Disparities in the estimated proportions of cases attributed to recent transmission and extensive recent transmission have persisted among certain racial/ethnic groups and persons with social and behavioral risk factors, although these estimates are declining in some groups (Table 59). Temporally, proportions for both estimates declined among non-Hispanic Black/African American persons and among persons reporting drug use, excess alcohol use, and homelessness within the past year, compared with the previous 2-year period. However, proportions for both estimates increased among Native Hawaiian/Other Pacific Islanders and the proportion of cases attributed to recent transmission increased among American Indians/Alaska Natives.
In 2019, TB cases and incidence rates in the United States continue to decline, but TB remains an important public health problem because the rate of annual decline is inadequate to achieve TB elimination this century. Also, of concern, TB continues to disproportionately affect some U.S. populations, particularly people from racial and ethnic minority groups. TB incidence rates remained steady or decreased from 2018 for all racial and ethnic groups, but incidence rates are 1.8–34.3 times higher among persons from racial and ethnic minority groups compared to non-Hispanic White persons. The majority of TB cases continued to occur among non-US–born persons, and 13.5% of cases among non-U.S.–born persons occurred within one year of arrival in the United States. The percentage of cases attributed to recent transmission continued to decrease in 2018–2019, but >90% of reporting areas reported at least one case attributed to recent transmission. To accelerate progress towards elimination, CDC supports a dual approach that includes diagnosing and treating every case of TB disease and preventing future cases by expanding testing and treatment for people with latent TB infection (LTBI).
- Centers for Disease Control and Prevention. Division of Tuberculosis Elimination Strategic Plan 2016-2020. Accessed July 30, 2020.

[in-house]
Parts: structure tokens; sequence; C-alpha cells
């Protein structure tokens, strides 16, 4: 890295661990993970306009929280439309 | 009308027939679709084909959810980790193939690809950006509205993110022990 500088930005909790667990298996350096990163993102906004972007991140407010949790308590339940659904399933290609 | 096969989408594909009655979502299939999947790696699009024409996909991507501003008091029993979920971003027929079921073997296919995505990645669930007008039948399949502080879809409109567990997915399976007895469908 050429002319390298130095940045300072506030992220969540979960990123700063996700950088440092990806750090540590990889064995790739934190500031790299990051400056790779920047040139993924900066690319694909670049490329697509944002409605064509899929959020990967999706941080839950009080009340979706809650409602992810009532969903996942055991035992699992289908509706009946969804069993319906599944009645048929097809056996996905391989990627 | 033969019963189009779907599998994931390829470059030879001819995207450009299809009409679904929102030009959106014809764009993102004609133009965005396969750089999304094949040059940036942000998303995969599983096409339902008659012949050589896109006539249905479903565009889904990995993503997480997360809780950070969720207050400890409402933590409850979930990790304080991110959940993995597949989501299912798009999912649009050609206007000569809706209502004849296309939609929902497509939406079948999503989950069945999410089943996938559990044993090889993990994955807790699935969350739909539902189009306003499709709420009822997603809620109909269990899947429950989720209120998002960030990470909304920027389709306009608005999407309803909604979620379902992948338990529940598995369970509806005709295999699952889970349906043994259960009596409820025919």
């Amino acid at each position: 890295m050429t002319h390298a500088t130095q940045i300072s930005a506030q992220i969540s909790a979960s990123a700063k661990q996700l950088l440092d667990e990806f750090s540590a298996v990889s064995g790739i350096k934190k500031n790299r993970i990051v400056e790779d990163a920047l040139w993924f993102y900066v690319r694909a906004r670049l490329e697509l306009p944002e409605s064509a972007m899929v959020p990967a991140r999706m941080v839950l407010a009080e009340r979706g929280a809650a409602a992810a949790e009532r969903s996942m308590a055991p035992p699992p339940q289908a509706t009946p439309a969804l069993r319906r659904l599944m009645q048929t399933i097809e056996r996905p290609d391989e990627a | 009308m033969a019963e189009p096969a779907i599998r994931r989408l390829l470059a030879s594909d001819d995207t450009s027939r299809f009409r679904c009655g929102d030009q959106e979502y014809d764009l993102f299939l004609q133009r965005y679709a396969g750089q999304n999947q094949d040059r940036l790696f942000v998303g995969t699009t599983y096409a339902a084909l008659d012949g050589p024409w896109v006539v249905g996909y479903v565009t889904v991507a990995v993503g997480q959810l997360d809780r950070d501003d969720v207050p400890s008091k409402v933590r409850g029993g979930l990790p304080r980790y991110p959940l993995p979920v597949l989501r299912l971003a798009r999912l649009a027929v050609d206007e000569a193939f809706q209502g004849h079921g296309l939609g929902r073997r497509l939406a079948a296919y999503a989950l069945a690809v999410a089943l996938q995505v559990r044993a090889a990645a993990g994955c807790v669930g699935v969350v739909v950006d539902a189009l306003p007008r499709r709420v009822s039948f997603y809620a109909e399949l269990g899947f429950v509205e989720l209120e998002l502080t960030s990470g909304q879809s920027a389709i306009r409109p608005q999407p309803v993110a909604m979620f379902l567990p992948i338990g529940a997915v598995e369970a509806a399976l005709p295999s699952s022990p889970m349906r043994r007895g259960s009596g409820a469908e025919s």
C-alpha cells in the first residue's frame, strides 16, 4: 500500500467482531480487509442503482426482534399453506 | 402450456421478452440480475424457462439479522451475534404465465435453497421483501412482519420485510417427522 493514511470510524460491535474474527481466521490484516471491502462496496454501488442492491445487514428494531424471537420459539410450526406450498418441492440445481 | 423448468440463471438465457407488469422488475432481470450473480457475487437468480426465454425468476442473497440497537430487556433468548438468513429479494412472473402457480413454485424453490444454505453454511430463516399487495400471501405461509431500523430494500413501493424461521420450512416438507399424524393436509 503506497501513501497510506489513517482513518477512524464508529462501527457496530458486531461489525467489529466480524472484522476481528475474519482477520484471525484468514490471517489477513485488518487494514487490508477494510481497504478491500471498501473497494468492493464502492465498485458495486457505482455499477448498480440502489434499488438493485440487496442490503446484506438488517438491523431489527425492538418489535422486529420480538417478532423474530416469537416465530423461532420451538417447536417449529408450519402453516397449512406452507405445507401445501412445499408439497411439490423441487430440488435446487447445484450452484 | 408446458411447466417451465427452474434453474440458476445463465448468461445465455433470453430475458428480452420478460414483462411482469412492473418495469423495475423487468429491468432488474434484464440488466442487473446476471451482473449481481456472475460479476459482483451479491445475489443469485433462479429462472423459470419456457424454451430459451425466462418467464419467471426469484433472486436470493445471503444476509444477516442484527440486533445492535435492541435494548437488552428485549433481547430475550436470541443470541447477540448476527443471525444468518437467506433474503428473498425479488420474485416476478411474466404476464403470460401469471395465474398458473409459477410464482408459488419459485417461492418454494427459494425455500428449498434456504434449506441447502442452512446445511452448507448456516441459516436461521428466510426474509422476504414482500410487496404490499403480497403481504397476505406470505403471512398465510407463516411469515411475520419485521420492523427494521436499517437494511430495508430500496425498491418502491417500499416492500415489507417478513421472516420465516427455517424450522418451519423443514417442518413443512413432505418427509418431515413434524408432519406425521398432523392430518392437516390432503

- Stewart RJ, Tsang CA, Pratt RH, Price SF, Langer AJ. Tuberculosis — United States, 2017. MMWR Morb Mortal Wkly Rep. 2018;67(11);317–323. doi:10.15585/mmwr.mm6711a2
- Schwartz NG, Price SF, Pratt RH, Langer AJ. Tuberculosis — United States, 2019. MMWR Morb Mortal Wkly Rep. 2020;69(11):286-289. doi:10.15585/mmwr.mm6911a3
- U.S. Census Bureau. Public Use Microdata Sample (PUMS) documentation. Accessed November 14, 2019. https://www.census.gov/programs-surveys/acs/technical-documentation/pums.html
- National Tuberculosis Controllers Association, Centers for Disease Control and Prevention (CDC). Guidelines for the investigation of contacts of persons with infectious tuberculosis. Recommendations from the National Tuberculosis Controllers Association and CDC. MMWR Recomm Rep. 2005;54(RR-15):1-47.
- Division of TB Elimination. Chapter 7: Tuberculosis Infection Control in Core Curriculum on Tuberculosis: What the Clinician Should Know. Published 2013. Accessed July 30, 2020. https://www.cdc.gov/tb/education/corecurr/
- Nahid P, Dorman SE, Alipanah N, et al. Official American Thoracic Society/Centers for Disease Control and Prevention/Infectious Diseases Society of America Clinical Practice Guidelines: Treatment of Drug-Susceptible Tuberculosis. Clin Infect Dis. 2016;63(7):e147-e195. doi:10.1093/cid/ciw376
- France AM, Grant J, Kammerer JS, Navin TR. A field-validated approach using surveillance and genotyping data to estimate tuberculosis attributable to recent transmission in the United States. Am J Epidemiol. 2015;182(9):799-807. doi:10.1093/aje/kwv121
- Yuen CM, Kammerer JS, Marks K, Navin TR, France AM. Recent Transmission of Tuberculosis – United States, 2011-2014. PloS One. 2016;11(4):e0153728. doi:10.1371/journal.pone.0153728